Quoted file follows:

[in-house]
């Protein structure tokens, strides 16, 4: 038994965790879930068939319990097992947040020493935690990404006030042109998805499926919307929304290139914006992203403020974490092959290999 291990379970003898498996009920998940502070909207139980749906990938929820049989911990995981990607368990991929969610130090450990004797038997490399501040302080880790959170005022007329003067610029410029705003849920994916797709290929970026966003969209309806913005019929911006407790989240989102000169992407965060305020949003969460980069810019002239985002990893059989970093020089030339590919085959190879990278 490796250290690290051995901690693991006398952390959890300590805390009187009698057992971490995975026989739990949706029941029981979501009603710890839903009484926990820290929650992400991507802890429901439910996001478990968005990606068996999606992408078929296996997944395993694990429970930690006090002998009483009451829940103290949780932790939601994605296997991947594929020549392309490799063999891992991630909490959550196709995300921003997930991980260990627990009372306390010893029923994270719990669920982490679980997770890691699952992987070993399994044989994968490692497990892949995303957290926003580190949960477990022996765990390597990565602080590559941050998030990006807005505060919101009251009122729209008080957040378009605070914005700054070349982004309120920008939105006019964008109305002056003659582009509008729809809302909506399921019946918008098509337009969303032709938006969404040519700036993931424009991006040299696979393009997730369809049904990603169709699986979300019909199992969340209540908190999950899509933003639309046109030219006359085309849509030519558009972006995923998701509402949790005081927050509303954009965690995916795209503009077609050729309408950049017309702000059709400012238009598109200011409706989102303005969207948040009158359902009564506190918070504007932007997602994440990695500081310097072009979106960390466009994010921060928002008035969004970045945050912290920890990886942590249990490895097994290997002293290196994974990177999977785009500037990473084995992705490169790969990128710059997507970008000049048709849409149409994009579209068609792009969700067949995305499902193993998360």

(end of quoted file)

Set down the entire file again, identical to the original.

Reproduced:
[in-house]
């Protein structure tokens, strides 16, 4: 038994965790879930068939319990097992947040020493935690990404006030042109998805499926919307929304290139914006992203403020974490092959290999 291990379970003898498996009920998940502070909207139980749906990938929820049989911990995981990607368990991929969610130090450990004797038997490399501040302080880790959170005022007329003067610029410029705003849920994916797709290929970026966003969209309806913005019929911006407790989240989102000169992407965060305020949003969460980069810019002239985002990893059989970093020089030339590919085959190879990278 490796250290690290051995901690693991006398952390959890300590805390009187009698057992971490995975026989739990949706029941029981979501009603710890839903009484926990820290929650992400991507802890429901439910996001478990968005990606068996999606992408078929296996997944395993694990429970930690006090002998009483009451829940103290949780932790939601994605296997991947594929020549392309490799063999891992991630909490959550196709995300921003997930991980260990627990009372306390010893029923994270719990669920982490679980997770890691699952992987070993399994044989994968490692497990892949995303957290926003580190949960477990022996765990390597990565602080590559941050998030990006807005505060919101009251009122729209008080957040378009605070914005700054070349982004309120920008939105006019964008109305002056003659582009509008729809809302909506399921019946918008098509337009969303032709938006969404040519700036993931424009991006040299696979393009997730369809049904990603169709699986979300019909199992969340209540908190999950899509933003639309046109030219006359085309849509030519558009972006995923998701509402949790005081927050509303954009965690995916795209503009077609050729309408950049017309702000059709400012238009598109200011409706989102303005969207948040009158359902009564506190918070504007932007997602994440990695500081310097072009979106960390466009994010921060928002008035969004970045945050912290920890990886942590249990490895097994290997002293290196994974990177999977785009500037990473084995992705490169790969990128710059997507970008000049048709849409149409994009579209068609792009969700067949995305499902193993998360």